World Series of Boxing

LA Matadors vs. Moscow Dynamo in Hollywood, CA on 4 December 2011. Both amateur boxers compete without vests or head guards.

The World Series of Boxing or WSB is an international boxing tournament that allows amateur boxers to compete professionally while maintaining amateur status and Olympic eligibility. It is organised by AIBA. It is a team match-up, in many ways similar to other professional sport leagues.

HistoryEdit

World Series of Boxing had its precursor, International Boxing League, a short-lived U.S. venture established in November 1969, and functioned to 1971. The league folded due to financial reasons for amateur boxing wasn't profitable in the United States contrary to professional boxing.

FormatEdit

Unlike amateur boxing, competitors taking part in sanctioned World Series of Boxing bouts must be bare-chested and are not permitted to wear protective headgear. Each participating boxer is drafted by one of a number of international franchises and can earn money by taking part in professional-style bouts. However, they maintain Olympic and AIBA world championship eligibility and remain eligible to compete at the Olympic Games.

Like professional boxing, each bout is decided by the scores of three judges or, in some cases, by a knockout, technical knockout or walk-over. A WSB meet between two international franchises consists of bouts in ten (formerly five) weight categories. There are five three-minute rounds in each bout and the team that wins the most number of bouts wins the meet.[1]

Weight classesEdit

Until season 4, there were five weight categories which were different than 10 categories in amateur (Olympic) boxing or 17 categories in professional boxing. These were Heavyweight (91+ kg), Light heavyweight (80–85 kg), Middleweight (68–73 kg), Lightweight (57–61 kg) and Bantamweight (50–54 kg). In the fourth season (2013–14), the number of weight classes was increased to ten, and they are same as in amateur (Olympic) boxing.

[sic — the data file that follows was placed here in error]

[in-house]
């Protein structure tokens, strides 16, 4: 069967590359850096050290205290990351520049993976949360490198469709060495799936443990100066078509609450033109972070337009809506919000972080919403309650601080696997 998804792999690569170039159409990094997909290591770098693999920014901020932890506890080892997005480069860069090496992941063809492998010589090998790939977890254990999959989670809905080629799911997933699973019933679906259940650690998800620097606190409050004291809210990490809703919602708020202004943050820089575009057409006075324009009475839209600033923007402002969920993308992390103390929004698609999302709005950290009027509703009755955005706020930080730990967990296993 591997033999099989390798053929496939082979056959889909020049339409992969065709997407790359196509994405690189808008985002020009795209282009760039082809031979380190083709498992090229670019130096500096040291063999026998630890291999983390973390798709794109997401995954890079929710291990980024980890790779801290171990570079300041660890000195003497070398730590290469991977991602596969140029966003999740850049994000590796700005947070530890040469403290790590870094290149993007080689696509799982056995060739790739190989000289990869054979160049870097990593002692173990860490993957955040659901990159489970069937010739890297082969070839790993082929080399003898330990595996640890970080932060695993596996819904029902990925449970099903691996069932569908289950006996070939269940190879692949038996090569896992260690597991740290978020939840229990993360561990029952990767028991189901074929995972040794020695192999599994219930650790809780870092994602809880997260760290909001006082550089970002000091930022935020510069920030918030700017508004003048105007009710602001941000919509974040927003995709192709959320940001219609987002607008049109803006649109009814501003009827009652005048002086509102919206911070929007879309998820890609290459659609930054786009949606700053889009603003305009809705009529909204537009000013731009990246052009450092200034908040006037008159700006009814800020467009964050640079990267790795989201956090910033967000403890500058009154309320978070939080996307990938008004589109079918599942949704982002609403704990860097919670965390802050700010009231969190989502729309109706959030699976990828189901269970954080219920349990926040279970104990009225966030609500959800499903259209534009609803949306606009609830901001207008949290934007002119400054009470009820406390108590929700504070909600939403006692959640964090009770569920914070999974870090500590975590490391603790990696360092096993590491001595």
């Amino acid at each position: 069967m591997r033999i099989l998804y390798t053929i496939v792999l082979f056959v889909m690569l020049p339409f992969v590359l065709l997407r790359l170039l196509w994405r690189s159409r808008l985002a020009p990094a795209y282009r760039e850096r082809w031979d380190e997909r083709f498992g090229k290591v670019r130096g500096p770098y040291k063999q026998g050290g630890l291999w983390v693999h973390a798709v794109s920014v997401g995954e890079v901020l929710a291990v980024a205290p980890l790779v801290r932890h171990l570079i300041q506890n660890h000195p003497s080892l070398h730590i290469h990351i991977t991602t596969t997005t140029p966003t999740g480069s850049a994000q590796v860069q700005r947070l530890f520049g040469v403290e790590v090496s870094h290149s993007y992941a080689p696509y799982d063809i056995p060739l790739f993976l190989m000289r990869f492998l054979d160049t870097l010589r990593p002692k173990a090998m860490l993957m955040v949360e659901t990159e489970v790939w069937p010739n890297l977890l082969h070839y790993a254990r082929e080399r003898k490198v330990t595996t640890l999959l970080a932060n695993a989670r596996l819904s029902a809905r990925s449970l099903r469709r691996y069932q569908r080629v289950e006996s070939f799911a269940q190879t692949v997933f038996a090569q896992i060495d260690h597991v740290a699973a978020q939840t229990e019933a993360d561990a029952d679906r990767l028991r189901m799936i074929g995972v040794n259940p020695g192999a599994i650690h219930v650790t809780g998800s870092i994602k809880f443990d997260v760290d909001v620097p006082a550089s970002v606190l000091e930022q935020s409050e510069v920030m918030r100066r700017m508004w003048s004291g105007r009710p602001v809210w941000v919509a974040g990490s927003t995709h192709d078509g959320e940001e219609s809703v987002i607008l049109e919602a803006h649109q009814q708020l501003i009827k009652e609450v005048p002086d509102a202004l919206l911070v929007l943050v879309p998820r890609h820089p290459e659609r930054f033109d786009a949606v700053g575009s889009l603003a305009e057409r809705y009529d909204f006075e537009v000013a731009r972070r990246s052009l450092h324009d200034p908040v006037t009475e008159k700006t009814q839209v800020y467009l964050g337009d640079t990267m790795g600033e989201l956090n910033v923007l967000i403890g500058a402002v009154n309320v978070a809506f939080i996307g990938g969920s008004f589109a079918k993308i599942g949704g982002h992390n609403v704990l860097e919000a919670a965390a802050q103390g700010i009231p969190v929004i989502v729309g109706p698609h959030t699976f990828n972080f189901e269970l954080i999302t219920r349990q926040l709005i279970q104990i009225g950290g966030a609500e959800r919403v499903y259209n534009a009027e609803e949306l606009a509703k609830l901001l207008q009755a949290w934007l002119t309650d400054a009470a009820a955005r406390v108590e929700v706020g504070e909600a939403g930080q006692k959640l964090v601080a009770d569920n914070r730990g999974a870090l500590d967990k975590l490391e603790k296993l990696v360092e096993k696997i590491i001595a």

TeamsEdit

Teams played in the WSB:[2][3]

ResultsEdit

Season Teams Winners Runners-up Final score
2010–11 12   Paris United   Astana Arlans 6–4
2011–12 12   D&G Milano Thunder   Dynamo Moscow 4–1
2012–13 12   Astana Arlans   Ukraine Otamans 6–5
2013–14 12   Cuba Domadores   Baku Fires 6–5
2015 16   Astana Arlans   Cuba Domadores 6–4
2016 16   Cuba Domadores   British Lionhearts 9–1
2017 12   Astana Arlans   Cuba Domadores 6–5
2018 12   Cuba Domadores   Astana Arlans 7–3

Performance by clubEdit

Performance in the WSB finals by club
Club Winners Runners-up Winning years Runners-up years
  Astana Arlans 3 2
2012–13, 2015, 2017
2010–11, 2018
  Cuba Domadores 3 2
2013–14, 2016, 2018
2015, 2017
  Paris United 1 0
2010–11
  D&G Milano Thunder 1 0
2011–12
  Dynamo Moscow 0 1
2011–12
  Ukraine Otamans 0 1
2012–13
  Baku Fires 0 1
2013–14
  British Lionhearts 0 1
2016

See alsoEdit

ReferencesEdit

  1. ^ "Archived copy". Archived from the original on February 11, 2012. Retrieved February 20, 2012.CS1 maint: archived copy as title (link)
  2. ^ "Archived copy". Archived from the original on February 8, 2012. Retrieved February 20, 2012.CS1 maint: archived copy as title (link)
  3. ^ "Archived copy". Archived from the original on April 19, 2012. Retrieved April 27, 2012.CS1 maint: archived copy as title (link)

External linksEdit